Be The Most Interesting Person In The World

Feb 12 2013 in Featured, Job Search Strategy, reCareered Blog by Phil Rosenberg

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Since we were children, we’ve been taught to be humble.

Even at work, we’ve been taught to ask about others rather than talk about ourselves.

Religion calls talking about ourselves as pride and many religions consider it a sin.

It’s no wonder we have a tough time making ourselves look interesting when searching for a job. Our training in humbleness extended to our resume, as we’ve been taught to brand ourselves as qualified … rather than extraordinary.

Even the core of our body of knowledge of job search, taught to us by our college/grad school placement office, taught us to look just like everyone else. Our college placement office had a different goal than we did – their goal was to brand the school to employers, as a provider of a consistent quality of entry level worker. That’s why they taught us a standard resume format and refused to accept resumes that deviated from their standard format. Our colleges taught us to write a resume that would make us look the same as everyone else, because they were branding themselves as producing a consistent product … us.

But that doesn’t help your job search … it didn’t then and it especially doesn’t now. What we learned as children and from our college placement offices has taught us to be humble, not brag about ourselves and to describe ourselves as being the same as everyone else. We’ve been taught to describe ourselves as the opposite of interesting. We’ve been taught to present ourselves as boring.

So how can you unlearn what we were all taught?

Here are 4 ways to be the most interesting person in the world:

  1. Recognition: Before you can describe yourself as interesting, you need to recognize the things that make you interesting, that make you different from other candidates. You likely have a number of work-related aspects that you’re great at – things you do better than just about anyone else. You likely have a number of non-work related things that make you interesting – what you like to do in your free time that you’re really good at.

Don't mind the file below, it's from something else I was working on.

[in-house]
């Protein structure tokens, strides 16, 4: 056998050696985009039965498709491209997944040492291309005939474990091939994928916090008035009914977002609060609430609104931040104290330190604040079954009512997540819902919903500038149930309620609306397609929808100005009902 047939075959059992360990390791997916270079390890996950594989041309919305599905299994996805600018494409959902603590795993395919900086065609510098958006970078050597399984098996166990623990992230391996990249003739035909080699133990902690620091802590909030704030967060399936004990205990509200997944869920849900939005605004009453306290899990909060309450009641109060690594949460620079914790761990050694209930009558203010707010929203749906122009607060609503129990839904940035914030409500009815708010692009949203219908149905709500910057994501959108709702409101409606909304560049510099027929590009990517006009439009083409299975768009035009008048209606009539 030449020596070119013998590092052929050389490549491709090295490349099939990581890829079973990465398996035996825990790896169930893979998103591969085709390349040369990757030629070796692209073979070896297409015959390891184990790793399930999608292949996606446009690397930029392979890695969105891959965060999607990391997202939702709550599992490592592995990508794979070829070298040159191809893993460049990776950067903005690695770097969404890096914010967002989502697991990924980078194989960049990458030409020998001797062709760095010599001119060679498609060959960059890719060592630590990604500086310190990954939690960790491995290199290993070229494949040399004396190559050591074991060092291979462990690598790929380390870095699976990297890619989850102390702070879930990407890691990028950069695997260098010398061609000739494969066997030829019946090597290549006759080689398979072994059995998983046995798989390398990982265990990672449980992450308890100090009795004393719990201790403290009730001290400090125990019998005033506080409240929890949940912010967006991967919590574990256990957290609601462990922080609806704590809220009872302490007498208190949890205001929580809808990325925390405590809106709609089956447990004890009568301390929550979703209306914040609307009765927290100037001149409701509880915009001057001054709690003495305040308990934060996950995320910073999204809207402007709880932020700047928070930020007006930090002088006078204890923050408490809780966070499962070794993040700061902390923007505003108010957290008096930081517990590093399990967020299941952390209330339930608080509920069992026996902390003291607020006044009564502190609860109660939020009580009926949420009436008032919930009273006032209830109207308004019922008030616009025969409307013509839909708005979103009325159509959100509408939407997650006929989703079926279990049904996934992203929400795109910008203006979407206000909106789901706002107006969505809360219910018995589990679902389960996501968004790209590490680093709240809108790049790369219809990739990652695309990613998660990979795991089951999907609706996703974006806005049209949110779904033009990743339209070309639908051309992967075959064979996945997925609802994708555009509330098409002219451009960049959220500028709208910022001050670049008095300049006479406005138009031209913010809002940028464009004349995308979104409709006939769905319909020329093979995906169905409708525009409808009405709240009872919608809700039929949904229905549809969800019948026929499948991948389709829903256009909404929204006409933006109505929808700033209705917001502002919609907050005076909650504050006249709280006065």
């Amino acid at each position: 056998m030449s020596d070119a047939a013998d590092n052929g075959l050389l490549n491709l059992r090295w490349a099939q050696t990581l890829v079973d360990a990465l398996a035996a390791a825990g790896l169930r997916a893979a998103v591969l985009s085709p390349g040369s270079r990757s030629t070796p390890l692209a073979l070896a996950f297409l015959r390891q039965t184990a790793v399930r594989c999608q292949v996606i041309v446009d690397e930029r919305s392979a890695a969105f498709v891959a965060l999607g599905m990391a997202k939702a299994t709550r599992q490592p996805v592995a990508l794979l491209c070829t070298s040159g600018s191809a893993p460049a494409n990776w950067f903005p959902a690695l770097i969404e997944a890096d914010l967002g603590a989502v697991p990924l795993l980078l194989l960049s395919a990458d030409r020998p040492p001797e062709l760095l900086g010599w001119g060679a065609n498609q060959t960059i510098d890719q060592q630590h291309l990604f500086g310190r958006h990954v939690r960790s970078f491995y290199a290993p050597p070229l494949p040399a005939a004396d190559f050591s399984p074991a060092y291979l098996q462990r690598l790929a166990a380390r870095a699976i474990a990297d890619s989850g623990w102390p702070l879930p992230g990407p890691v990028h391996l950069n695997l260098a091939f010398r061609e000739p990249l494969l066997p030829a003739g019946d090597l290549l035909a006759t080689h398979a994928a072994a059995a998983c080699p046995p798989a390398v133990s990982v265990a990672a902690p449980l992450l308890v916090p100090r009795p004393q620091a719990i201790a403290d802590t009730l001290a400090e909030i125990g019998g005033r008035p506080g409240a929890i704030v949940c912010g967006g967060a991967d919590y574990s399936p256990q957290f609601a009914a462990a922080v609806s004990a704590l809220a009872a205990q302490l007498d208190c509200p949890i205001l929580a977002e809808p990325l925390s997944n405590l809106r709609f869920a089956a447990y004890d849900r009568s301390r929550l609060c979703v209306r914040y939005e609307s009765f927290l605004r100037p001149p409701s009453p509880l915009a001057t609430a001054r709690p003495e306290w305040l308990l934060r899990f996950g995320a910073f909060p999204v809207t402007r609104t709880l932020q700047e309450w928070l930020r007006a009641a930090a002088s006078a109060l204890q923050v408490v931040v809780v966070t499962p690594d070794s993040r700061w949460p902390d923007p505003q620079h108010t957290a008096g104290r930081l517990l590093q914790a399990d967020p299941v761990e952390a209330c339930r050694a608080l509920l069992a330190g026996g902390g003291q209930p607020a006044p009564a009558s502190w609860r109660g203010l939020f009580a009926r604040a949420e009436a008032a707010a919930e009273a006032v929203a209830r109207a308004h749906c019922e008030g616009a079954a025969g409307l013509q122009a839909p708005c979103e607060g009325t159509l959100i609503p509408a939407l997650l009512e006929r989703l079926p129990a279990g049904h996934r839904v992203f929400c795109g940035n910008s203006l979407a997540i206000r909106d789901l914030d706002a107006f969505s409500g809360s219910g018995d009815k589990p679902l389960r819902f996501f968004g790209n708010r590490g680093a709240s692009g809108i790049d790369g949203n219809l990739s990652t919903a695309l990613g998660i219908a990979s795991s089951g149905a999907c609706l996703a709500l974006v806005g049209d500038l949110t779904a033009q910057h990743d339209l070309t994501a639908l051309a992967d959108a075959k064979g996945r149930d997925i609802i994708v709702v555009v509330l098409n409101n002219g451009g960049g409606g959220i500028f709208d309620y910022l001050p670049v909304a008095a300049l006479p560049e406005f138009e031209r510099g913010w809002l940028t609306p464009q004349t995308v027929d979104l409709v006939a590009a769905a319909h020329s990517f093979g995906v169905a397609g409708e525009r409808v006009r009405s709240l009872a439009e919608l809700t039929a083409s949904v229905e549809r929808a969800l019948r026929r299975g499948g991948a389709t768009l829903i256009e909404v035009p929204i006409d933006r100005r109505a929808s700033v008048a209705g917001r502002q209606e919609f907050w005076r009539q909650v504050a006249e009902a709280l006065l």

2. Stop Being Humble: Your resume and interviews are no place to be humble. Your goal shouldn’t be to appear the same as other candidates, it shouldn’t be to show you’re qualified. Instead, your goal in resume writing and interviews should be to tell employers how different you are – that you’re an interesting and a superior candidate.
  3. Stop Being Afraid: This goes back to our childhood, where we were scolded or punished for talking about ourselves – we were taught that it’s impolite. In regular conversation, bragging about ourselves is impolite. But when you’re searching for a job, the rules change. In job search, it’s critical to talk about yourself by showing how you’re the solution to an employer’s specific problems. You need to talk about yourself, demonstrating how you’re unique, a superior candidate and interesting.
  4. Stay Away From Being The Same: You’re not the same as everyone else. So don’t describe yourself as the same as others, when you’re job searching. Seek out the things that make you different and bring them up in your resume and interviews.

The rules are different for job search. If you can’t talk about yourself, how can you convince an employer that you’re the person for the job.

So ignore what you were taught as a child, what you learned in Sunday School and what your college placement office taught you.

Discover what makes you different, unique and superior – and talk about it.

Article originally published by Phil Rosenberg on Dan Schwabel’s at .


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Author: Phil Rosenberg

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